And we can all re­late to that be­cause ev­ery­body has those kinds of friends in their lives. I hope so. I cer­tainly trea­sure mine. It’s like one of my best girl­friends – we ac­tu­ally met through our ex-boyfriends. They were re­ally good friends and we al­ways say that we dumped the boyfriends and just kept each other. [Laughs.] I think there are dif­fer­ent ways that you come by friend­ships at dif­fer­ent points in your life and they don’t al­ways have to be the friends that you’ve had for 20 years. I think my clos­est friends re­flect some part of my­self; per­haps my own ide­alised ver­sion of my­self and that’s prob­a­bly true be­cause they are all such great women. But I think they cel­e­brate dif­fer­ent or hid­den as­pects of your own per­son­al­ity. These five char­ac­ters in the film are all com­ing from dif­fer­ent places, their lives are in dif­fer­ent places – but when they are to­gether they sort of be­come part of some greater unit and I think that’s what peo­ple who have seen the film re­ally re­spond to. They re­spond to the warmth of the friend­ship and the un­ex­pected con­nec­tions that they all have with one another.

Did the script make you laugh out loud when you first read it? It did. My daugh­ter, Rose Dau­riac, was pretty young at the time and I was about to start some­thing and I had one week where I was go­ing to try to take it easy be­fore I head into it. I think it was Ghost in the Shell. And I wasn’t even look­ing to get any­thing, but my agent called me and said, “The guys that do Broad City wrote this script.” As soon as he said that,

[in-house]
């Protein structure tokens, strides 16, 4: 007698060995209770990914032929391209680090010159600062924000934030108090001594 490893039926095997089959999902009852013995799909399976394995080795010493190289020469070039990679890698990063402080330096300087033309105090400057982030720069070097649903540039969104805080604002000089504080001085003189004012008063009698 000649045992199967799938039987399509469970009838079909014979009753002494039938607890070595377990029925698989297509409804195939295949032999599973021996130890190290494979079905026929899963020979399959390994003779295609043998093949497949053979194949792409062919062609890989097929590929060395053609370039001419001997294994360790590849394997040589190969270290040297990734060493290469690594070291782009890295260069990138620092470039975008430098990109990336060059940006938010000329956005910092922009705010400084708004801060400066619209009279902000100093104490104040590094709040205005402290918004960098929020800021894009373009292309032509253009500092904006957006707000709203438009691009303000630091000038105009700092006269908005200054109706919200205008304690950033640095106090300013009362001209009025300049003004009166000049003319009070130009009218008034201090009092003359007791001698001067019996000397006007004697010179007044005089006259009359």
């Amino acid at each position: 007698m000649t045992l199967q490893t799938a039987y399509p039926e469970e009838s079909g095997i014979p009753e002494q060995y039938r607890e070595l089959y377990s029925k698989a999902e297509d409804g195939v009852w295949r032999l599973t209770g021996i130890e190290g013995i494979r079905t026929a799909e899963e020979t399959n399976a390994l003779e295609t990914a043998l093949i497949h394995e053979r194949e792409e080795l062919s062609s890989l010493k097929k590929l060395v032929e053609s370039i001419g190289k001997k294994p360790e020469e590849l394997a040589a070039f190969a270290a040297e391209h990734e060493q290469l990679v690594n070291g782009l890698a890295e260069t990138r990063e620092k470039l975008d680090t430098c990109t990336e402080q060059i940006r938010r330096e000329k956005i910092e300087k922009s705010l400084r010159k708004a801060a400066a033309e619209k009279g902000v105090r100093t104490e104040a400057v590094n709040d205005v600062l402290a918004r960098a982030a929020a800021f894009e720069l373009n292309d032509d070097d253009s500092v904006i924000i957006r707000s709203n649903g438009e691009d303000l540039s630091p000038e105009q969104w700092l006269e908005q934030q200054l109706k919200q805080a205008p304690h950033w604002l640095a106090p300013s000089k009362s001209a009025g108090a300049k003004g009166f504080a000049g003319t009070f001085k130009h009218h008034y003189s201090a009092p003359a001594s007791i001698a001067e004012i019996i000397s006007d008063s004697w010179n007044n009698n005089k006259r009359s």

“There are dif­fer­ent ways that you come by friend­ships at dif­fer­ent points in your life, and they don’t al­ways have to be the friends that you’ve had for 20 years.”

“Com­edy is re­ally chal­leng­ing. It’s ex­cit­ing and the im­pro­vi­sa­tional as­pect sharp­ens your act­ing tools.”

I was ex­cited about it. I think Broad City is so great. And I re­mem­ber read­ing it on the couch and lit­er­ally laugh­ing out loud. I thought it was so funny. It was thrilling and it’s crazy to get stuff like that and it makes you feel like, ‘There is orig­i­nal con­tent out there.’ It’s in­spir­ing.